ENGLEWOOD — The Denver Broncos on Tuesday agreed to terms on a new one-year deal for All-Pro cornerback Chris Harris Jr. that will add approximately $3 million to his salary for the upcoming season to $12.05 million, according to sources with knowledge of the deal.
The star cornerback wanted an extension after outperforming his deal, which called for an $8.9 million salary this season. The Broncos sought something shorter, minimizing their risk for a player who turns 30 on June 18 . As a result, the sides reached a compromise on a salary boost for this season on Tuesday afternoon.
"We have a lot of respect for Chris as a player and for everything he's meant to our organization," Broncos general manager John Elway said in a statement. "This contract adjustment recognizes his value to our team and the high expectations we have for Chris as a Broncos this season and hopefully for years to come."
Harris sought to make between $14 and $15 million this year, a number that would reflect his play and value to the Broncos. He would then become a free agent after the season. The Broncos and Harris began conversations at the combine in February about a potential contract extension, creating optimism he might retire a Bronco. However, the landscape changed when Denver signed free agent cornerback/safety Kareem Jackson (three-year, $33 million; $23 million guaranteed) and cornerback Bryce Callahan (three-year, $21 million; $10 million guaranteed).
Ultimately it came down to this: The Broncos made Harris the highest-paid cornerback on the team, which was appropriate and not an accident following the signing of Jackson. And Elway found a solution that avoided an ugly, protracted negotiation given how far apart the sides were on an extension. This move eliminates an ongoing distraction leading into training camp, while keeping open the option of signing Harris to extension after this season when both sides have a better idea of where the team stands and where Harris' play ranks. Harris is ready to get going, telling Denver7 he's happy with the increase.
"It got me in the top 4 cash (for CBs) this year," Harris said. "Oh yeah, I could (have) pushed it more. I am just glad I can get on the field and be free agent next year." Harris later tweeted, "Thanks @johnelway @Broncos Ima put on a show this year . Let’s get it #StrapHarris."
His teammates were thrilled. Several had advocated for Harris over the last month.
"I am fired up for him. It's weird not seeing him in the huddle," defensive end Derek Wolfe told Denver7. "Happy we get another year together."
Added defensive end Adam Gotsis told Denver7, "Absolutely stoked for Chris. He is a great player and a huge impact guy for us, also a guy that this city loves and who puts a lot of time into kids and communities around Denver. So, it’s awesome to see a guy like that get rewarded , looking forward to having him back!"
Tuesday represented the end of a long, odd journey.
Following free agency, Elway shifted his focus to the draft. Harris made a request through his agent that he wanted $15 million per season in an extension, or preferred a trade. While multiple teams showed interest in Harris during the draft, per sources, the Broncos set the acquisition price high. No deal materialized, and Harris' camp was not granted permission to speak to teams about facilitating a trade.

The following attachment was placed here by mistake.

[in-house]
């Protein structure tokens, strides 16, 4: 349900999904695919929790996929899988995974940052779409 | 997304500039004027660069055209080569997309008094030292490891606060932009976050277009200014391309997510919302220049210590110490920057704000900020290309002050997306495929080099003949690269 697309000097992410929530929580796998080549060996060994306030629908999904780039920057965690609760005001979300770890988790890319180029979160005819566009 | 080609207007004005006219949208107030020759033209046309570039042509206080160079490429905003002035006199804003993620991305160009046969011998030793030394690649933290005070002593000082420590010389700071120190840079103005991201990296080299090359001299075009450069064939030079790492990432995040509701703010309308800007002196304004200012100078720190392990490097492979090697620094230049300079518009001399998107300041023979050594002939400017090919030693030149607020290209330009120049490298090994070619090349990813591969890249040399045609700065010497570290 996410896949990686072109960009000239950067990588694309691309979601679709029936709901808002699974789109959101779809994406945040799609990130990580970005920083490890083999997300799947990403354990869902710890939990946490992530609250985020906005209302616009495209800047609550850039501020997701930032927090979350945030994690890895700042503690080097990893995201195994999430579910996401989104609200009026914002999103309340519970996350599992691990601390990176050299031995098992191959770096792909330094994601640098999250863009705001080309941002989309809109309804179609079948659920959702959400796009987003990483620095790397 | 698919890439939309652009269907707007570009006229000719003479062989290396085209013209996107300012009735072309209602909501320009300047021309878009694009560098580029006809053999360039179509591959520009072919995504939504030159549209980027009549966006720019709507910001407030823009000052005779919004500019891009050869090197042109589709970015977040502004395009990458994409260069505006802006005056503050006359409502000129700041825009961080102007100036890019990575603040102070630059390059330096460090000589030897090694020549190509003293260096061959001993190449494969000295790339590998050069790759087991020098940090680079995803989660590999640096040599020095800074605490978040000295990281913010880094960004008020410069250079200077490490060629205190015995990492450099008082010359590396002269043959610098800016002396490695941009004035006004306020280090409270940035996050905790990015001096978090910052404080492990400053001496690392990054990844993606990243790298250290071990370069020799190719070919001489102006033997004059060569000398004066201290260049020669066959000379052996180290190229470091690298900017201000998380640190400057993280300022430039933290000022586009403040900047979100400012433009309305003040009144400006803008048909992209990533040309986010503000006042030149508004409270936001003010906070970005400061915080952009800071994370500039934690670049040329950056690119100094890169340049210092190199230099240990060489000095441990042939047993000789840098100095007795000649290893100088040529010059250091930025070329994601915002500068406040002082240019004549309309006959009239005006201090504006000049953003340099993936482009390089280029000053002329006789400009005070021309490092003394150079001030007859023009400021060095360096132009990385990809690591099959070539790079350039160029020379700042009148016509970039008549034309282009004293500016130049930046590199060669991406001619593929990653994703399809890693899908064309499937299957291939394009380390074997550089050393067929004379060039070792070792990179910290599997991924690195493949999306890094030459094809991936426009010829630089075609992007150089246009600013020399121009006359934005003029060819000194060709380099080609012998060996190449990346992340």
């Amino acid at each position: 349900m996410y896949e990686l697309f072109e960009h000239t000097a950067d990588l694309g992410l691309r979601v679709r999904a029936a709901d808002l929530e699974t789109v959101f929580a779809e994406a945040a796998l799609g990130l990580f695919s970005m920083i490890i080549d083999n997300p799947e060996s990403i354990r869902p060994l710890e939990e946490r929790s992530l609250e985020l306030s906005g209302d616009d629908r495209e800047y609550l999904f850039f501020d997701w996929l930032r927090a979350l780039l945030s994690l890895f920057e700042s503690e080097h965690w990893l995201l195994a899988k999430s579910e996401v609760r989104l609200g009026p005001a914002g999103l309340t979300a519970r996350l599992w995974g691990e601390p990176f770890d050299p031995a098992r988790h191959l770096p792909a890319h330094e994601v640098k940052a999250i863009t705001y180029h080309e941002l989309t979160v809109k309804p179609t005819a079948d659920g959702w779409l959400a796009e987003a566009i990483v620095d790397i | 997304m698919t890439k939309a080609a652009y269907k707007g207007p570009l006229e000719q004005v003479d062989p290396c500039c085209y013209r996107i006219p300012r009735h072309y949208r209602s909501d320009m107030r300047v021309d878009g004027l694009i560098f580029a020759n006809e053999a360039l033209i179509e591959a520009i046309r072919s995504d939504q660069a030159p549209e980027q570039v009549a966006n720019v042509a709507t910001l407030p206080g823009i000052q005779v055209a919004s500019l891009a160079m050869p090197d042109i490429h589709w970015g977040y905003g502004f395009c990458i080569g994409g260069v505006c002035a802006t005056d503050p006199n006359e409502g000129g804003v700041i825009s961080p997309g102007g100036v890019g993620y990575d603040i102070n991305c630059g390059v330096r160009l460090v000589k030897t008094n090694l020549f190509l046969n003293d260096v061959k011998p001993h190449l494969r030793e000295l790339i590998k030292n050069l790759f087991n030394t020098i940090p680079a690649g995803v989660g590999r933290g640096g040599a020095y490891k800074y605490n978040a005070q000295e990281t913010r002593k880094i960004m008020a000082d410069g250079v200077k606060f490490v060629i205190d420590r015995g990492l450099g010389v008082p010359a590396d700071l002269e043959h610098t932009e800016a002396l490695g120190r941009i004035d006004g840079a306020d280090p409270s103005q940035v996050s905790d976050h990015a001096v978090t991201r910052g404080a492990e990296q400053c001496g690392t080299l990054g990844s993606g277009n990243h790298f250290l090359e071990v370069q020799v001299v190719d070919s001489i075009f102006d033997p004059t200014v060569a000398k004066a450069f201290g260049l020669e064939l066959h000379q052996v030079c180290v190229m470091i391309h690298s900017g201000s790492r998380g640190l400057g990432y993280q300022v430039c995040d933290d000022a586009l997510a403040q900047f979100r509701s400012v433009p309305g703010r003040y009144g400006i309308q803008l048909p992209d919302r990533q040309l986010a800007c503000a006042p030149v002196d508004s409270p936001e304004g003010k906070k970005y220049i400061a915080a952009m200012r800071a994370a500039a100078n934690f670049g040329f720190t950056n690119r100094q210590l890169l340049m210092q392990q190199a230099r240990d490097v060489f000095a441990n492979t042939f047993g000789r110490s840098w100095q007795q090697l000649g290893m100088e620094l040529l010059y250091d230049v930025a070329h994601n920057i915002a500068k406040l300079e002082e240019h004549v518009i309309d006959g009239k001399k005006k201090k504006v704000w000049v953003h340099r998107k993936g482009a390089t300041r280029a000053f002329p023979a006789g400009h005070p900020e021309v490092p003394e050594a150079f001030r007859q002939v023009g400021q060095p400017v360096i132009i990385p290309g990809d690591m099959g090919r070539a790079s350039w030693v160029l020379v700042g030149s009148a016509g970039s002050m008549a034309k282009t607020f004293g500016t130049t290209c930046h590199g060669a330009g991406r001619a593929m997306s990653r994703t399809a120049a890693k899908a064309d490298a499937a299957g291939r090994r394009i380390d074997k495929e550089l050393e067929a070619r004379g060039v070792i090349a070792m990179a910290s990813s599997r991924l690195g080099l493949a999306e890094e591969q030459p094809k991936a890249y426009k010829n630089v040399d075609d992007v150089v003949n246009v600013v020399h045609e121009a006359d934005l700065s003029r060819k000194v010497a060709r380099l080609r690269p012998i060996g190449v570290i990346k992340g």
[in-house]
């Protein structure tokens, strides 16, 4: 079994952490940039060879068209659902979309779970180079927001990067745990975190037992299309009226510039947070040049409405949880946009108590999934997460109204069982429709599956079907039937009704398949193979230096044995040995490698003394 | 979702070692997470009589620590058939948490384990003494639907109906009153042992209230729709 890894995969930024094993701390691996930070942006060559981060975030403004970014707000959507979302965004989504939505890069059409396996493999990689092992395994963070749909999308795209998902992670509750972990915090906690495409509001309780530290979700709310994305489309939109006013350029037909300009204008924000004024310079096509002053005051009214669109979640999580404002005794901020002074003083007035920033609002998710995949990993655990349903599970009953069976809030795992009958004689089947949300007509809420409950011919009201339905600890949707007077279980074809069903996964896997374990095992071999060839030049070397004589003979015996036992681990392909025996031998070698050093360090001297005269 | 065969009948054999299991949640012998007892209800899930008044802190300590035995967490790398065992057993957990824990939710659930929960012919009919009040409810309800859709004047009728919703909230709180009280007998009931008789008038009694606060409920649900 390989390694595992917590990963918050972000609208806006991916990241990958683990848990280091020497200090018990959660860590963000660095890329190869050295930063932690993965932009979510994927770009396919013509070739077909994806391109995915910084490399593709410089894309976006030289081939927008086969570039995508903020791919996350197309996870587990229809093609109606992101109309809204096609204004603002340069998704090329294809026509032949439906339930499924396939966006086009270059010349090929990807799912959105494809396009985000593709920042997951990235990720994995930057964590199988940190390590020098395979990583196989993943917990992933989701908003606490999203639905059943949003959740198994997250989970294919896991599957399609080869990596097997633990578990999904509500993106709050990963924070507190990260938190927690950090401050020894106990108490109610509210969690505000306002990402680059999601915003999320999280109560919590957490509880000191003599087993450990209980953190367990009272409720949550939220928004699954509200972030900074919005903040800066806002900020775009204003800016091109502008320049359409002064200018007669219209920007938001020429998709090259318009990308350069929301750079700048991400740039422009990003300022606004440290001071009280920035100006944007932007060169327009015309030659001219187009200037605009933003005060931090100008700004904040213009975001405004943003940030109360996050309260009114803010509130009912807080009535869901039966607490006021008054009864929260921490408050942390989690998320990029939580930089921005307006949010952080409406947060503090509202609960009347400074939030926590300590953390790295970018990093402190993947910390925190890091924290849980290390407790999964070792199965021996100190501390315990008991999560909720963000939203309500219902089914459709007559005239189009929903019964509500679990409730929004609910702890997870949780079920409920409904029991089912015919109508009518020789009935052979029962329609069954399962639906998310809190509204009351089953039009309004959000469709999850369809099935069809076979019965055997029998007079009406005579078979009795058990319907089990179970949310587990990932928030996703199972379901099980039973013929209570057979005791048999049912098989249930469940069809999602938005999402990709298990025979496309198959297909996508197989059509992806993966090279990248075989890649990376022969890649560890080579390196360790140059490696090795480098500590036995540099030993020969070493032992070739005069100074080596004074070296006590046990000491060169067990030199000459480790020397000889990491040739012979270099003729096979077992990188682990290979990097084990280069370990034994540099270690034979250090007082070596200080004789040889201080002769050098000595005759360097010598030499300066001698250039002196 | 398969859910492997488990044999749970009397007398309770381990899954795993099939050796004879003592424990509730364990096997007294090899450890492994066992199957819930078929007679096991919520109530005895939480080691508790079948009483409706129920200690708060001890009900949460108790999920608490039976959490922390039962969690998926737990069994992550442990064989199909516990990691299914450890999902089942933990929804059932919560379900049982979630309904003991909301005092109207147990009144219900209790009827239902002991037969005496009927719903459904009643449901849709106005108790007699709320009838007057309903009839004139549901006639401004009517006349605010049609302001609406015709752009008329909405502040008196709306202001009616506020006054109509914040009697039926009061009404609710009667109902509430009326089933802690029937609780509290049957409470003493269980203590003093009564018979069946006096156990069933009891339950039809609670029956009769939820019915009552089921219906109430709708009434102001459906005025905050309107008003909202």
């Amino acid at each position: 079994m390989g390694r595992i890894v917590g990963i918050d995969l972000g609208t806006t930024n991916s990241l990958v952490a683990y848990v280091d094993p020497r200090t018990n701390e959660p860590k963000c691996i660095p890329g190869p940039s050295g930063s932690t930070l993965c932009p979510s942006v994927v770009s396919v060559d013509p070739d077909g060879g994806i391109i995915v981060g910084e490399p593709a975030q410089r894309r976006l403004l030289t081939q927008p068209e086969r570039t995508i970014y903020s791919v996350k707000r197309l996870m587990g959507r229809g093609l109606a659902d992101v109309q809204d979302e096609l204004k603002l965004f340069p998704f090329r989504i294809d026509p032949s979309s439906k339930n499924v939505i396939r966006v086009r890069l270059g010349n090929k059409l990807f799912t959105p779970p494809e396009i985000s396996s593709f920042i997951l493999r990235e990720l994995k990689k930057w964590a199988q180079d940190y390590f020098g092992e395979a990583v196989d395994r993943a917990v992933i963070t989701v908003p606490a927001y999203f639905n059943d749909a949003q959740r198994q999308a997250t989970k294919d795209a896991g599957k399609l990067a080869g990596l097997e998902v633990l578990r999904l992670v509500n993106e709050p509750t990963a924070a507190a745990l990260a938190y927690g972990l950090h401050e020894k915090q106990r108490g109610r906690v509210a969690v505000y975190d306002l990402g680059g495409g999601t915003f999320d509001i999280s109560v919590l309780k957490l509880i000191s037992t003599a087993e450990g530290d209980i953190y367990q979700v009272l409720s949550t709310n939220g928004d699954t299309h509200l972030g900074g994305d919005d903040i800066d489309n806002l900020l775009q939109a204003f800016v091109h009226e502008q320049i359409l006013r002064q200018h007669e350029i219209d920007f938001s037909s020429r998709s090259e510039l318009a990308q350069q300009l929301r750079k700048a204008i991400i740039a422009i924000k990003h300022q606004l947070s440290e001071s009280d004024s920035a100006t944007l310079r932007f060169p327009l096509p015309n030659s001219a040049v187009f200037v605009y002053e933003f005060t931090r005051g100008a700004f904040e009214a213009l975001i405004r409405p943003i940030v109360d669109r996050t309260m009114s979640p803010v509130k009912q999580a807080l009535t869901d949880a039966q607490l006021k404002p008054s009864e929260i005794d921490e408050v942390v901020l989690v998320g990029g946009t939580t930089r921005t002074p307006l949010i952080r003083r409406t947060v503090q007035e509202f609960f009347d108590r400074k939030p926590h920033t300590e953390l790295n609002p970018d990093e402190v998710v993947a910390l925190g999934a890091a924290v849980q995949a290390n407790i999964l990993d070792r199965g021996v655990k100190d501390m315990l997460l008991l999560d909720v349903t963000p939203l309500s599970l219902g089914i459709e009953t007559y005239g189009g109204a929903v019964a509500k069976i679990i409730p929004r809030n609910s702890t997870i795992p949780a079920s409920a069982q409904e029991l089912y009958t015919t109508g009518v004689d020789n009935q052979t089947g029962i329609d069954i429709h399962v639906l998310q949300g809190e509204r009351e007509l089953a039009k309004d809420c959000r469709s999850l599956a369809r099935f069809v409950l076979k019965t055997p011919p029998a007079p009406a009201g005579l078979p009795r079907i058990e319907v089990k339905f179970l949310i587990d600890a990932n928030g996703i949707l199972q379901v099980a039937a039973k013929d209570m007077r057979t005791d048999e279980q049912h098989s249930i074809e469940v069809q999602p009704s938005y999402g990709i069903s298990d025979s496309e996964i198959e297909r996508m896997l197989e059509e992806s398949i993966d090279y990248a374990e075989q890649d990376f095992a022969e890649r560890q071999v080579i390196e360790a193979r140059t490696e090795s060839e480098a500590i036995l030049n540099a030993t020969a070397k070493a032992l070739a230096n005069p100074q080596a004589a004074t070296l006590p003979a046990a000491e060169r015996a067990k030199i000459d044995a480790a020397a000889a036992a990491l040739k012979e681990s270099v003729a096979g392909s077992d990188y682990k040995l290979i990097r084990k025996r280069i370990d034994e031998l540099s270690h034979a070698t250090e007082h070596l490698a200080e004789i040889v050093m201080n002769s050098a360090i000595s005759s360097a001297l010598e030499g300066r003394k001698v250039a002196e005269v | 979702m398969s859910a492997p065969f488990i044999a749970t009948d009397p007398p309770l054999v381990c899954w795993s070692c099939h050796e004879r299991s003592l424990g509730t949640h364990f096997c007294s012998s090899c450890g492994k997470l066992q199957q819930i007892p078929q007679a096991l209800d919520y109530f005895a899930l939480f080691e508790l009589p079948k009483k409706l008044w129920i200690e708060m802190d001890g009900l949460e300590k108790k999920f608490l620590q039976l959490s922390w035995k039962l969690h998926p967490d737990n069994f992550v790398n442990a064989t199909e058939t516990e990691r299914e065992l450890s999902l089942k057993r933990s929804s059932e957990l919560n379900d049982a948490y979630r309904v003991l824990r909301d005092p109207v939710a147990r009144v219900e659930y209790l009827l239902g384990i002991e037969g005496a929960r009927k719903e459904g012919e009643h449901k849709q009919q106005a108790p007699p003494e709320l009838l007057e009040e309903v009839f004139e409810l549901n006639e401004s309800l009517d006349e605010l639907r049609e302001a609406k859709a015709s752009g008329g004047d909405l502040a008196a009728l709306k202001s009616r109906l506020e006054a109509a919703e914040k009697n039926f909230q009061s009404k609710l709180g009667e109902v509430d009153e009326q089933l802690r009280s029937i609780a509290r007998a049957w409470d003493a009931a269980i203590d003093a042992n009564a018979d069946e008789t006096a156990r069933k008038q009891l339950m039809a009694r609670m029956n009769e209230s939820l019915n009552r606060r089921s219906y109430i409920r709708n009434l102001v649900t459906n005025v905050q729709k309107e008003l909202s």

Two weeks ago, the ice thawed. After first proposing an incentive-laced bump, similar to the course taken prior to last year, the Broncos began focusing on a straight salary increase this season as reported by Denver7 on May 17. Harris has skipped the voluntary workouts this offseason as he seeks a new deal. He has been working out in Dallas with his training staff, improving his speed and quickness as he looks to return to All-Pro status. With the deal finalized, Harris is expected to work out with the Broncos during the team's OTA practices Wednesday-Friday, collecting workout bonuses in the process. Mandatory workouts are June 4-6, the last team activities before breaking until training camp.
The Broncos had Harris under contract, so why do anything, let alone a one-year adjustment? Getting Harris back in the fold helps chemistry as multiple players have spoken out in support of the veteran, including linebacker Von Miller, Wolfe and safety Justin Simmons. Harris' talent also improves new coach Vic Fangio's chances of producing a winning season, the team's first since 2016. The Broncos, too, are thin at cornerback. With Harris absent and second-year corner Isaac Yiadom limited as he returns from a dislocated shoulder, the Broncos used De'Vante Bausby with the first team last week. While Bausby has experience in Fangio's defense, he last played in the shuttered Alliance of American Football for the San Antonio Commanders, leading the league with five interceptions.
Harris is a former Walter Payton Man of The Year for his work in the community and represents one of four undrafted cornerbacks to make at least four Pro Bowls with his original team. He achieved the honor last season despite playing 12 games. The Broncos finished the season on a four-game losing streak after Harris fractured his right leg on Dec. 2 at Cincinnati. Harris healed quickly and played well in the Pro Bowl in Orlando, recording an interception after a strong week of practice.
"He's done everything right," Miller said. "You want to see him taken care of."
Pro Football Focus graded Harris as the game's third-best corner last season behind New England's Stephon Gilmore and the Chargers' Desmond King III. Harris finished with 49 tackles and three interceptions, and could have an even greater impact in Fangio's read-and-react defense that splices in zone coverages.